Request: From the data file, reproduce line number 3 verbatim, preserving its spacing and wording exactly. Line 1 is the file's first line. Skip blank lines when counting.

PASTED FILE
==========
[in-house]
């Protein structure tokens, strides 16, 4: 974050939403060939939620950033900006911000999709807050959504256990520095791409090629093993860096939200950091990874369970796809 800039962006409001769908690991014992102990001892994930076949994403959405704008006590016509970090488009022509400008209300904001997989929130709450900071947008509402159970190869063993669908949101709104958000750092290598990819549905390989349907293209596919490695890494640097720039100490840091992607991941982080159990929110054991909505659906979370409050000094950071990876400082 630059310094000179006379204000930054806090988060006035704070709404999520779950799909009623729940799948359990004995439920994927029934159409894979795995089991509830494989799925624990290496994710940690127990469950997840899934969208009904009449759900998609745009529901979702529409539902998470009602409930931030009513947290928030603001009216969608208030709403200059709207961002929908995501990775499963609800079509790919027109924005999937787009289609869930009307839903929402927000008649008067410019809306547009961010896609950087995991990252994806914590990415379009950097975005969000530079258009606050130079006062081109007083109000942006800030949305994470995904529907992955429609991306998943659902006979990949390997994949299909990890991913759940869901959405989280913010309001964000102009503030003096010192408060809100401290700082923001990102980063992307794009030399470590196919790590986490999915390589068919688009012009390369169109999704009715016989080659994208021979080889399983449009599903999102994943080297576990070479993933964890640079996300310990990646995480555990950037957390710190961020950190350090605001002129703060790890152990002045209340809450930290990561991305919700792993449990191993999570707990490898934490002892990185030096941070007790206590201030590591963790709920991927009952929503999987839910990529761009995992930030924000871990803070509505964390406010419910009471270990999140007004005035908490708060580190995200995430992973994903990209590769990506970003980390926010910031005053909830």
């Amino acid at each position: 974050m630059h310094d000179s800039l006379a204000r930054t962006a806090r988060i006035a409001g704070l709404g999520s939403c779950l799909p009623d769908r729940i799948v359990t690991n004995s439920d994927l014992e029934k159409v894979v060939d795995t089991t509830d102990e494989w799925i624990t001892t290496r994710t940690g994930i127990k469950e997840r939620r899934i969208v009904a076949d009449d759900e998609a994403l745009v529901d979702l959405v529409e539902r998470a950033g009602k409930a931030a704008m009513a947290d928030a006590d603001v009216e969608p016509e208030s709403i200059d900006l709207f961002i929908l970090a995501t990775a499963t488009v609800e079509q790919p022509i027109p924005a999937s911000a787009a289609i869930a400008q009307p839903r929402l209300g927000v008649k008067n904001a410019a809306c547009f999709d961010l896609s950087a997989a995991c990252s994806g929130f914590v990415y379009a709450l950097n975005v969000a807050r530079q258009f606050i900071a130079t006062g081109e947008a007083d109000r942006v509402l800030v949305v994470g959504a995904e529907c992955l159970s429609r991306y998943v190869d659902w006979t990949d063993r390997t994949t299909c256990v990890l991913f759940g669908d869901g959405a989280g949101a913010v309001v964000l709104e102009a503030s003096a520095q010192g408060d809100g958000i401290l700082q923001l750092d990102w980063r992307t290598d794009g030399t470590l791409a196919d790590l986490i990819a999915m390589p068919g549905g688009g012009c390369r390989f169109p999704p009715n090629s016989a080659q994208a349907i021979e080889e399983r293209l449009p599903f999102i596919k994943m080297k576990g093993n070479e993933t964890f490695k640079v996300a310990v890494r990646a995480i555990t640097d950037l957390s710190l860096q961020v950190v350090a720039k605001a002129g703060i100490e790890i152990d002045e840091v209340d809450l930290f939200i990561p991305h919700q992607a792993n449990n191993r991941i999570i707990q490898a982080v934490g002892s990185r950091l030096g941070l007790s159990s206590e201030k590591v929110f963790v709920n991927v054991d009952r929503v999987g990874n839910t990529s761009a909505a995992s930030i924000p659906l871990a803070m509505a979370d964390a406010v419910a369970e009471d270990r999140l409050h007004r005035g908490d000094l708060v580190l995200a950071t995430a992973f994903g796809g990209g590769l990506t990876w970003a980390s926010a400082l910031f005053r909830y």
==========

């Amino acid at each position: 974050m630059h310094d000179s800039l006379a204000r930054t962006a806090r988060i006035a409001g704070l709404g999520s939403c779950l799909p009623d769908r729940i799948v359990t690991n004995s439920d994927l014992e029934k159409v894979v060939d795995t089991t509830d102990e494989w799925i624990t001892t290496r994710t940690g994930i127990k469950e997840r939620r899934i969208v009904a076949d009449d759900e998609a994403l745009v529901d979702l959405v529409e539902r998470a950033g009602k409930a931030a704008m009513a947290d928030a006590d603001v009216e969608p016509e208030s709403i200059d900006l709207f961002i929908l970090a995501t990775a499963t488009v609800e079509q790919p022509i027109p924005a999937s911000a787009a289609i869930a400008q009307p839903r929402l209300g927000v008649k008067n904001a410019a809306c547009f999709d961010l896609s950087a997989a995991c990252s994806g929130f914590v990415y379009a709450l950097n975005v969000a807050r530079q258009f606050i900071a130079t006062g081109e947008a007083d109000r942006v509402l800030v949305v994470g959504a995904e529907c992955l159970s429609r991306y998943v190869d659902w006979t990949d063993r390997t994949t299909c256990v990890l991913f759940g669908d869901g959405a989280g949101a913010v309001v964000l709104e102009a503030s003096a520095q010192g408060d809100g958000i401290l700082q923001l750092d990102w980063r992307t290598d794009g030399t470590l791409a196919d790590l986490i990819a999915m390589p068919g549905g688009g012009c390369r390989f169109p999704p009715n090629s016989a080659q994208a349907i021979e080889e399983r293209l449009p599903f999102i596919k994943m080297k576990g093993n070479e993933t964890f490695k640079v996300a310990v890494r990646a995480i555990t640097d950037l957390s710190l860096q961020v950190v350090a720039k605001a002129g703060i100490e790890i152990d002045e840091v209340d809450l930290f939200i990561p991305h919700q992607a792993n449990n191993r991941i999570i707990q490898a982080v934490g002892s990185r950091l030096g941070l007790s159990s206590e201030k590591v929110f963790v709920n991927v054991d009952r929503v999987g990874n839910t990529s761009a909505a995992s930030i924000p659906l871990a803070m509505a979370d964390a406010v419910a369970e009471d270990r999140l409050h007004r005035g908490d000094l708060v580190l995200a950071t995430a992973f994903g796809g990209g590769l990506t990876w970003a980390s926010a400082l910031f005053r909830y």